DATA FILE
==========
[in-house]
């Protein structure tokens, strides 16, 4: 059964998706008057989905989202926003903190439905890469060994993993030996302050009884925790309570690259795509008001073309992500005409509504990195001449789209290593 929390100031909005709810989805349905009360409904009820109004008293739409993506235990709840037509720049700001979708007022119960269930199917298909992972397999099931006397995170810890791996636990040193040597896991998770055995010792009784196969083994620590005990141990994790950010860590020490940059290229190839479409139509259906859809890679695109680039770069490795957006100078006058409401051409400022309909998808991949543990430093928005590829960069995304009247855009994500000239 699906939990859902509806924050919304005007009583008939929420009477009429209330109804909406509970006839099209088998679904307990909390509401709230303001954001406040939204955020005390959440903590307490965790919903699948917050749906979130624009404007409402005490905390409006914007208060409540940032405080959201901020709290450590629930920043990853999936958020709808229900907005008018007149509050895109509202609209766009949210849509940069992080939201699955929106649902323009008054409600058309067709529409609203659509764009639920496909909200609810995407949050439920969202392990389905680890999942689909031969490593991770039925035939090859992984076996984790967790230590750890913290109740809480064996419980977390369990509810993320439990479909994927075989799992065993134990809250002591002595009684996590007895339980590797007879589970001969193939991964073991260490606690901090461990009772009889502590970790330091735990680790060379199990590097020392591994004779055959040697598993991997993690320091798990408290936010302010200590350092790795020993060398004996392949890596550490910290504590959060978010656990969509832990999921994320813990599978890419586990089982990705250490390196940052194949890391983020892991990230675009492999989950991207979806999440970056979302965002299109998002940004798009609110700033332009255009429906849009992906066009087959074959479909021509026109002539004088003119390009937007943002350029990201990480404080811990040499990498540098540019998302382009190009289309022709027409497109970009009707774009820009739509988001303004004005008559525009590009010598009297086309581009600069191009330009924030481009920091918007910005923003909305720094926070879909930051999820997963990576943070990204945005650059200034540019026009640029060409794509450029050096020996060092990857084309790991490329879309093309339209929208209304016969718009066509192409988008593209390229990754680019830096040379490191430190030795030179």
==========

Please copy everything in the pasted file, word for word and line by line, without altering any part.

[in-house]
């Protein structure tokens, strides 16, 4: 059964998706008057989905989202926003903190439905890469060994993993030996302050009884925790309570690259795509008001073309992500005409509504990195001449789209290593 929390100031909005709810989805349905009360409904009820109004008293739409993506235990709840037509720049700001979708007022119960269930199917298909992972397999099931006397995170810890791996636990040193040597896991998770055995010792009784196969083994620590005990141990994790950010860590020490940059290229190839479409139509259906859809890679695109680039770069490795957006100078006058409401051409400022309909998808991949543990430093928005590829960069995304009247855009994500000239 699906939990859902509806924050919304005007009583008939929420009477009429209330109804909406509970006839099209088998679904307990909390509401709230303001954001406040939204955020005390959440903590307490965790919903699948917050749906979130624009404007409402005490905390409006914007208060409540940032405080959201901020709290450590629930920043990853999936958020709808229900907005008018007149509050895109509202609209766009949210849509940069992080939201699955929106649902323009008054409600058309067709529409609203659509764009639920496909909200609810995407949050439920969202392990389905680890999942689909031969490593991770039925035939090859992984076996984790967790230590750890913290109740809480064996419980977390369990509810993320439990479909994927075989799992065993134990809250002591002595009684996590007895339980590797007879589970001969193939991964073991260490606690901090461990009772009889502590970790330091735990680790060379199990590097020392591994004779055959040697598993991997993690320091798990408290936010302010200590350092790795020993060398004996392949890596550490910290504590959060978010656990969509832990999921994320813990599978890419586990089982990705250490390196940052194949890391983020892991990230675009492999989950991207979806999440970056979302965002299109998002940004798009609110700033332009255009429906849009992906066009087959074959479909021509026109002539004088003119390009937007943002350029990201990480404080811990040499990498540098540019998302382009190009289309022709027409497109970009009707774009820009739509988001303004004005008559525009590009010598009297086309581009600069191009330009924030481009920091918007910005923003909305720094926070879909930051999820997963990576943070990204945005650059200034540019026009640029060409794509450029050096020996060092990857084309790991490329879309093309339209929208209304016969718009066509192409988008593209390229990754680019830096040379490191430190030795030179």